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Do prosecutors have enough to charge Sedwick’s alleged bullies?

November 14, 2013 By: Keiron Jackman Category: Current Events, Headlines, Law

Rebecca Sedwick

As a victim of bullying my proverb was always “Sticks and stones will break my bones, but words will never hurt me.” Apparently in the Internet age there are no ‘sticks and stones’ or ‘words’ in the traditional sense, but rather posts. Today’s children live in a cyber world that is unregulated in which they promulgate their own rules. They live unregulated largely because adults are absent. Parents are not a part of this cyber world either because they are not tech-savvy, children fool them with fake social media accounts, they are not interested, or they do not want to get involved with child’s play. Hence we end up with a Lord of the Flies scenario except there are no killings. Nevertheless, any victim of bullying in my age group would substitute physical, in-your-face bullying for cyber-bullying any day.  Today, however, you have to log-on and visit particular sites in order to find out who’s bullying you. Now prosecutors are holding a 12 and 14 year-old responsible for the suicide of Rebecca Sedwick.

Prosecutors are charging these two young girls with aggravated stalking. Prosecutors allege it was the 14-year-old’s relentless cyber bullying that drove Sedwick to jump from the top of a tower at an abandoned concrete plant on September 9, 2013. Prosecutors do not have concrete evidence that this was the reason for her jump, but whether or not this is true, this fact is not an element of aggravated stalking but may circumstantially play a part in proving substantial emotional distress. According to CBS News, Sheriff Judd charged the girls with [aggravated] stalking because what they did to Sedwick went beyond bullying into harassment and intimidation. Isn’t that what bullying is?

At a news conference Sheriff Judd reiterated some of the messages posted to Rebecca Sedwick without naming the authors of the first two: [you should die, go kill urself]; “drink bleach and die;” and lastly the message that triggered the 14-year-old’s arrest, “Yes IK I bullied REBECCA nd she killed her self but IDGAF.” Sheriff Judd also stated at one point in time Rebecca was bumped in the hallway, but she could not identify who the perpetrator was although both of the accused were in the area. The bumping incident resulted with the school changing Rebecca’s schedule so that she would not have to encounter her schoolyard bullies. Eventually Rebecca’s mother enrolled her in another school but still allowed her to use social networking sites. These events occurred over an undisclosed period of time but according to the Sheriff was not more than 6 months apart. But the question remains does the State have enough evidence to prosecute these two young girls with aggravated stalking?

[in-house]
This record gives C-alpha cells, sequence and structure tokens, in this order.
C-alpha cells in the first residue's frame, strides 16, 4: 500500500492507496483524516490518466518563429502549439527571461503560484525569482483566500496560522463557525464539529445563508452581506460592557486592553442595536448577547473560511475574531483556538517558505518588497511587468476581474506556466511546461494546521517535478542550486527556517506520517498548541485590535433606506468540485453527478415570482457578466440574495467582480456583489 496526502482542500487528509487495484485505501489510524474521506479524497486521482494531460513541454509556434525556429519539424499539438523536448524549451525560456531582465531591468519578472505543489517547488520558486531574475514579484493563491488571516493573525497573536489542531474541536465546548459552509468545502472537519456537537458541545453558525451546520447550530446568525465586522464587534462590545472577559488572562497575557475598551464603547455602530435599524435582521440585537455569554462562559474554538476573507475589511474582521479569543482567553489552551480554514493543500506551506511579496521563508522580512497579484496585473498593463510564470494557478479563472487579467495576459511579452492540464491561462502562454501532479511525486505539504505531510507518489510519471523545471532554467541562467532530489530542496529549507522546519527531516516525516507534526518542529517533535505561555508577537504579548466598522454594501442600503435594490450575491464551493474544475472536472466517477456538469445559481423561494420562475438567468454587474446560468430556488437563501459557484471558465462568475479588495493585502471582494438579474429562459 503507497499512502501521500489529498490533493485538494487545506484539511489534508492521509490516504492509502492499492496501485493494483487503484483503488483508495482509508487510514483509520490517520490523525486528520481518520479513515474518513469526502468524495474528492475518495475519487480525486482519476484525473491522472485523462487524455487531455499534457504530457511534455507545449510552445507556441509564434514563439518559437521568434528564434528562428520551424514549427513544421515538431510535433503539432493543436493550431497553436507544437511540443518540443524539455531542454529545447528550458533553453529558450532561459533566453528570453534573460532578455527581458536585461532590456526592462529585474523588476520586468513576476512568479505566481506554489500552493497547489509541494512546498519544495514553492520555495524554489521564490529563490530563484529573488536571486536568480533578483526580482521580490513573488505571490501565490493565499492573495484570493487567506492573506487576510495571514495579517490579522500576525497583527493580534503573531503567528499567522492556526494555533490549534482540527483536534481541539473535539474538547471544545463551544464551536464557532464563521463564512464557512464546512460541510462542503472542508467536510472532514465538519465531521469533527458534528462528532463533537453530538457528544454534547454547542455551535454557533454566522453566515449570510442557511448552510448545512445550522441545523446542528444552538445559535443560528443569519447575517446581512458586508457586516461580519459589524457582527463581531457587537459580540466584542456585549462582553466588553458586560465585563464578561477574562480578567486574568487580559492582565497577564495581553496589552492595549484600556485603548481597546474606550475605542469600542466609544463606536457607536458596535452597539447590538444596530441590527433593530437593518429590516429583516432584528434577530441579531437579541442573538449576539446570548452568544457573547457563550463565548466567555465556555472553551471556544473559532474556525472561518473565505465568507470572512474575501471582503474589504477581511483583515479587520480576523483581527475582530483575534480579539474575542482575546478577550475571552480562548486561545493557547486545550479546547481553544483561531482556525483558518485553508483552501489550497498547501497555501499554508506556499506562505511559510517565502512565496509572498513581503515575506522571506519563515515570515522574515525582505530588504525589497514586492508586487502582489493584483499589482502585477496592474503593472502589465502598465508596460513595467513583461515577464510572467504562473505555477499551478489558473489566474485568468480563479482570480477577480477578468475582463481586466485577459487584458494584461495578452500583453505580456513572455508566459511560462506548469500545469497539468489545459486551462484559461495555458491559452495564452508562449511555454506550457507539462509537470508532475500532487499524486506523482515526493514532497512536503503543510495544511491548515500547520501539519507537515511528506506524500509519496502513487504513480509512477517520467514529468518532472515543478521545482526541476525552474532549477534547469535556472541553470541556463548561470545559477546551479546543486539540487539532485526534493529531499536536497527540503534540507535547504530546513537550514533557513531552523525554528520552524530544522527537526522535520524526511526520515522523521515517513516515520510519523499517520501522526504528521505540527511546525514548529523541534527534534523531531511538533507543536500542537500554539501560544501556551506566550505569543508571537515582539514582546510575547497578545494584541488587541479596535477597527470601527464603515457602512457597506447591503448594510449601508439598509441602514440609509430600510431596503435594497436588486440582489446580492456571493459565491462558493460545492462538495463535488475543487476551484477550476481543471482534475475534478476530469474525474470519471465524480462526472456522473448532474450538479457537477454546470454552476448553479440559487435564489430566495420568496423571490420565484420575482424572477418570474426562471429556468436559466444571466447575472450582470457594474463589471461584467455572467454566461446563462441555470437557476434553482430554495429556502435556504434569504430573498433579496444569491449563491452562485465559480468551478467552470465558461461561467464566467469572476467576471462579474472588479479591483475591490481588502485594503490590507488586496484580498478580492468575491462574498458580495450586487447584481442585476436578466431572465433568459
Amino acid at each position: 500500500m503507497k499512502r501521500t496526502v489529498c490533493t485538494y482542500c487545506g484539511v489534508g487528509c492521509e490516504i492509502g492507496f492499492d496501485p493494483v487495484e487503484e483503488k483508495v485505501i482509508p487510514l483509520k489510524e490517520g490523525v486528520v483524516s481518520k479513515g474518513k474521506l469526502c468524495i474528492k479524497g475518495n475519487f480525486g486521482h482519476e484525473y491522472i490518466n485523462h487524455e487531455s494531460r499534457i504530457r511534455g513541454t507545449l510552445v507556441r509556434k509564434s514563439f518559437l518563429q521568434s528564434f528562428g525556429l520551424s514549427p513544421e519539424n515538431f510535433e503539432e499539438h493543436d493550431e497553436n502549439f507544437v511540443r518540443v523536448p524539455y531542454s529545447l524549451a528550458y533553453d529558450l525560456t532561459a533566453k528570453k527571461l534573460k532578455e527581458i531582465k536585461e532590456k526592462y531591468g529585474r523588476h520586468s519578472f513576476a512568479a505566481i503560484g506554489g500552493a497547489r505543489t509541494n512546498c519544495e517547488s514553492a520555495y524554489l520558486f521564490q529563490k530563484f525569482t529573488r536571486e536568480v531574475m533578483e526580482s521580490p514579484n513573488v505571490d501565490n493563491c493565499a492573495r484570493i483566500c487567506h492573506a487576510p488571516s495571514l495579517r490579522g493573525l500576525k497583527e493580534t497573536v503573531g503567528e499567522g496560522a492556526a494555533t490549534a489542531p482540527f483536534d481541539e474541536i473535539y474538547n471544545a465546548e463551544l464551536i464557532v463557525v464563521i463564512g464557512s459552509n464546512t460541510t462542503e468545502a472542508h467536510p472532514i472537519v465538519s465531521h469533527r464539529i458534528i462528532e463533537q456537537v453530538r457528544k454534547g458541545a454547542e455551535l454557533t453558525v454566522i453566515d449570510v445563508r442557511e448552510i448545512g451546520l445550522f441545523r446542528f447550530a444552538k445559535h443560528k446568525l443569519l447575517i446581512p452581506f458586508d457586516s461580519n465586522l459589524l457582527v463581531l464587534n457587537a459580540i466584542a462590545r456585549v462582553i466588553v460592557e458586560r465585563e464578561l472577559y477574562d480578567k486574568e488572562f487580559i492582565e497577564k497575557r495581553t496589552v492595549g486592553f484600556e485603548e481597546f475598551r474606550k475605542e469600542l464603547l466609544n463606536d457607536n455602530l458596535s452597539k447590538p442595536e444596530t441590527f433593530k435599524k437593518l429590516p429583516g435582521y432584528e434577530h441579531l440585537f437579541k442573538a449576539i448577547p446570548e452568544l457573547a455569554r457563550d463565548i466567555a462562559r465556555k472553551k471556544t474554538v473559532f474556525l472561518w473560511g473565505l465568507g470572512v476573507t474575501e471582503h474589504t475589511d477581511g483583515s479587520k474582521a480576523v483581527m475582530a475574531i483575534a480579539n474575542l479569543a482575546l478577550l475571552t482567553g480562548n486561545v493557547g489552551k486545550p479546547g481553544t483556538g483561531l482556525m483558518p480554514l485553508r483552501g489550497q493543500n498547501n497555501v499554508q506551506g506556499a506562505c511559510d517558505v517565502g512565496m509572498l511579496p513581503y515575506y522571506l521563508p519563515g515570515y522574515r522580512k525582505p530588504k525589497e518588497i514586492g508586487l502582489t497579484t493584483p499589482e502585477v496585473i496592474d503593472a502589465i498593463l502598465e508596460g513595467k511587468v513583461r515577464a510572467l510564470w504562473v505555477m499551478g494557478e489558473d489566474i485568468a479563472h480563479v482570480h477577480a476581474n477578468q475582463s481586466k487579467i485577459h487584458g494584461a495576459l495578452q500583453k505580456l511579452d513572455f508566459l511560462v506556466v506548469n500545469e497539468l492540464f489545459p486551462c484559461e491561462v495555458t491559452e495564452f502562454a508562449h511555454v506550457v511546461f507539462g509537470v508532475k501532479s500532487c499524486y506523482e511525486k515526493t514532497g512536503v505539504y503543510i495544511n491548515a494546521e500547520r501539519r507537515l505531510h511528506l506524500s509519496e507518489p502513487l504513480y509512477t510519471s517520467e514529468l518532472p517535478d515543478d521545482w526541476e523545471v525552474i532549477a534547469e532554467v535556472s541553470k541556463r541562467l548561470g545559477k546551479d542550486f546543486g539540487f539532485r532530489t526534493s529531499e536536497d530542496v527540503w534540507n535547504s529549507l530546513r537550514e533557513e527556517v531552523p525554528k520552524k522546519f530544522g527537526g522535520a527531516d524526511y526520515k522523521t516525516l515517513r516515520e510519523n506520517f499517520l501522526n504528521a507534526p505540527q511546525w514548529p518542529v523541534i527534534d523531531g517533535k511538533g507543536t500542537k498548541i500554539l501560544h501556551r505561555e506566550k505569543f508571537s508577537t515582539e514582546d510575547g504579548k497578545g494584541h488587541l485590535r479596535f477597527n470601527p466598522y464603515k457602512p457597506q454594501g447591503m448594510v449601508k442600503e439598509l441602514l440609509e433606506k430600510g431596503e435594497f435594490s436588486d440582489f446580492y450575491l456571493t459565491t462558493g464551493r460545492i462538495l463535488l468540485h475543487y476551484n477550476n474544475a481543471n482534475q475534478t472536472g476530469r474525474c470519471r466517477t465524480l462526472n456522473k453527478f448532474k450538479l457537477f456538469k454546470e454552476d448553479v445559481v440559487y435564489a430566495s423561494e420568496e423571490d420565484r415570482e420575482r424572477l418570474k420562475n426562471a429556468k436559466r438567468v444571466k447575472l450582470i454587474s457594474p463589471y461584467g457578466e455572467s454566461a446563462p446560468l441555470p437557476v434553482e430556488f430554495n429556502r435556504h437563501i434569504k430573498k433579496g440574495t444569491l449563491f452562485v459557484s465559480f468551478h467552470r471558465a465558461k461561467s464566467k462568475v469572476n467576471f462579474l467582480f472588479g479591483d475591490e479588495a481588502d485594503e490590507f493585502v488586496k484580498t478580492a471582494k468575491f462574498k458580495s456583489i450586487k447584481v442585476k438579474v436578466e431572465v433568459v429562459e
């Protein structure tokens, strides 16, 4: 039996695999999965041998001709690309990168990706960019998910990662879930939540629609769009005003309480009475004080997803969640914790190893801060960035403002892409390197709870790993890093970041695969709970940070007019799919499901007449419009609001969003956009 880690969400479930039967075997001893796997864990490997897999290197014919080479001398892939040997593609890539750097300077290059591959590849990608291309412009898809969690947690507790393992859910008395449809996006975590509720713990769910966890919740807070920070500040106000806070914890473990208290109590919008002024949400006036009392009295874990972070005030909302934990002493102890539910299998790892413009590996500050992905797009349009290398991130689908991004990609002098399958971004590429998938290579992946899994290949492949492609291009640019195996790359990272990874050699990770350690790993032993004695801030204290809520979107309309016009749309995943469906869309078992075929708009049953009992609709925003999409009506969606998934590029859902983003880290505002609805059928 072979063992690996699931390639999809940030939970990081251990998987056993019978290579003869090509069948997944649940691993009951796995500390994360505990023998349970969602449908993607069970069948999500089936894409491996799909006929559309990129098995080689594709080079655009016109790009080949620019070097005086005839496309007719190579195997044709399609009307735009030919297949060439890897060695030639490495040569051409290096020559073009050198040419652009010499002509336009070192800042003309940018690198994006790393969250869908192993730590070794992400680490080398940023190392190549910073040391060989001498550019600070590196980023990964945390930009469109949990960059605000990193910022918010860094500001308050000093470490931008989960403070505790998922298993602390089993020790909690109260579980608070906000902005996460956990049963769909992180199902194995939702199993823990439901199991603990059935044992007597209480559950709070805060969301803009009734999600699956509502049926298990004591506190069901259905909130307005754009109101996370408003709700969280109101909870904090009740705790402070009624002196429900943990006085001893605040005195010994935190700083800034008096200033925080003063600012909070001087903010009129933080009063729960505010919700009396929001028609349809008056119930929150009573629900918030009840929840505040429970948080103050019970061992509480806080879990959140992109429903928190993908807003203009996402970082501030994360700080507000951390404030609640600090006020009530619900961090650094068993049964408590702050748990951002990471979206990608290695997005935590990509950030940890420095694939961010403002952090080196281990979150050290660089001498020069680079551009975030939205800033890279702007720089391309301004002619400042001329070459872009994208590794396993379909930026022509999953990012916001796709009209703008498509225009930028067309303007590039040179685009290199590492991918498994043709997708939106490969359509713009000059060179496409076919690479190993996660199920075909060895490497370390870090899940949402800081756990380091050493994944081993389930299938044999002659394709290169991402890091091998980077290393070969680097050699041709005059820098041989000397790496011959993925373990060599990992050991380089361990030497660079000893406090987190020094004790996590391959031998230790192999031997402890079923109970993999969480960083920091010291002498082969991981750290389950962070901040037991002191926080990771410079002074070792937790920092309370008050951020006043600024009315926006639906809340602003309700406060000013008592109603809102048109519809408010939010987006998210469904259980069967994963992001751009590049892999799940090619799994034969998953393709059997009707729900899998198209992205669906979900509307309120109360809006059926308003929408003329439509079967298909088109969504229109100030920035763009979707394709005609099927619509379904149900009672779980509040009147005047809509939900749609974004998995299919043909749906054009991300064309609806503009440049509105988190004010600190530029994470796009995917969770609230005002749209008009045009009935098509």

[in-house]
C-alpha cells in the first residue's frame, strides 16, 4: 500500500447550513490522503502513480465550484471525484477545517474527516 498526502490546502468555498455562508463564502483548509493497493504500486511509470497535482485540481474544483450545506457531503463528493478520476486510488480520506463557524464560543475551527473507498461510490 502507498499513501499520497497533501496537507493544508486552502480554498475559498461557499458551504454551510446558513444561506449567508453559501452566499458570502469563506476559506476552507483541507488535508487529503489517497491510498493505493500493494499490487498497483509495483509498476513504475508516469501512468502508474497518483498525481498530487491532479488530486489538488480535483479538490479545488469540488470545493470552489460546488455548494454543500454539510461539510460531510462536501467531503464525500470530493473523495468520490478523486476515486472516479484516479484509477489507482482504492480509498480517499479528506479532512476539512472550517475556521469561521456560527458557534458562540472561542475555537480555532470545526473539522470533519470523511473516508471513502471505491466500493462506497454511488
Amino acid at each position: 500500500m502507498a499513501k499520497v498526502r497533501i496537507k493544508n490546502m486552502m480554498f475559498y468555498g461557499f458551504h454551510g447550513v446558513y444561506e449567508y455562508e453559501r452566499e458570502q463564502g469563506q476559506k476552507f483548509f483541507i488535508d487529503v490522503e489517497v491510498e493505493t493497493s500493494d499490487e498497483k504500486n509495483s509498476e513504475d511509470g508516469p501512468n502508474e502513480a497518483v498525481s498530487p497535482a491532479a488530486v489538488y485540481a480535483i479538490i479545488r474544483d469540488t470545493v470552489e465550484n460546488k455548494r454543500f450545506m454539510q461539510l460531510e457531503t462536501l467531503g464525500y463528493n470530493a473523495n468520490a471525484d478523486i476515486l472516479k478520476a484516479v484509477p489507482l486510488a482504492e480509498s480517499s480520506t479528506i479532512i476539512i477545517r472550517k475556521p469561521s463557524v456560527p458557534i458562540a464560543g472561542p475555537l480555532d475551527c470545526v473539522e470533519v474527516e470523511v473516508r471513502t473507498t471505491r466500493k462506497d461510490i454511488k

Section 784.048(3) provides in pertinent part:

(3) Any person who willfully, maliciously, and repeatedly follows, harasses or cyberstalks another person and makes a credible threat with the intent to place that person in reasonable fear of death or bodily injury of the person or the person’s child, sibling, spouse, parent, or dependent commits the offense of aggravated stalking, a felony of the third degree …

There are a number of problems with the prosecution’s case. First and foremost, the victim is dead. This puts the prosecutor’s aggravated stalking charge into question because the purpose of this statute is to “protect women from being harassed by ex-husbands or former boyfriends, by ensuring that victims did not have to be injured or threatened with death before stopping a stalker’s harassment.” The statute was designed to deal with the real threat of domestic violence, death, or great bodily harm that occurs between individuals where one individual, usually a female, is subjected to conduct that causes substantial emotional distress and serves no legitimate purpose. There is no victim to protect in this case and, evidentially speaking, there can be no testimony by the victim to substantiate the effect the accused had on her, if any. One cannot stalk or harass a dead person. Furthermore this case would be unique because to my knowledge there has not been a case where the victim is dead and an aggravated stalking charge did not accompany some sort of criminal homicide charge. Nevertheless, prosecutors may argue that charging these two young girls will serve the preventative purpose in the theory of punishment – an example and warning to would-be bulliers.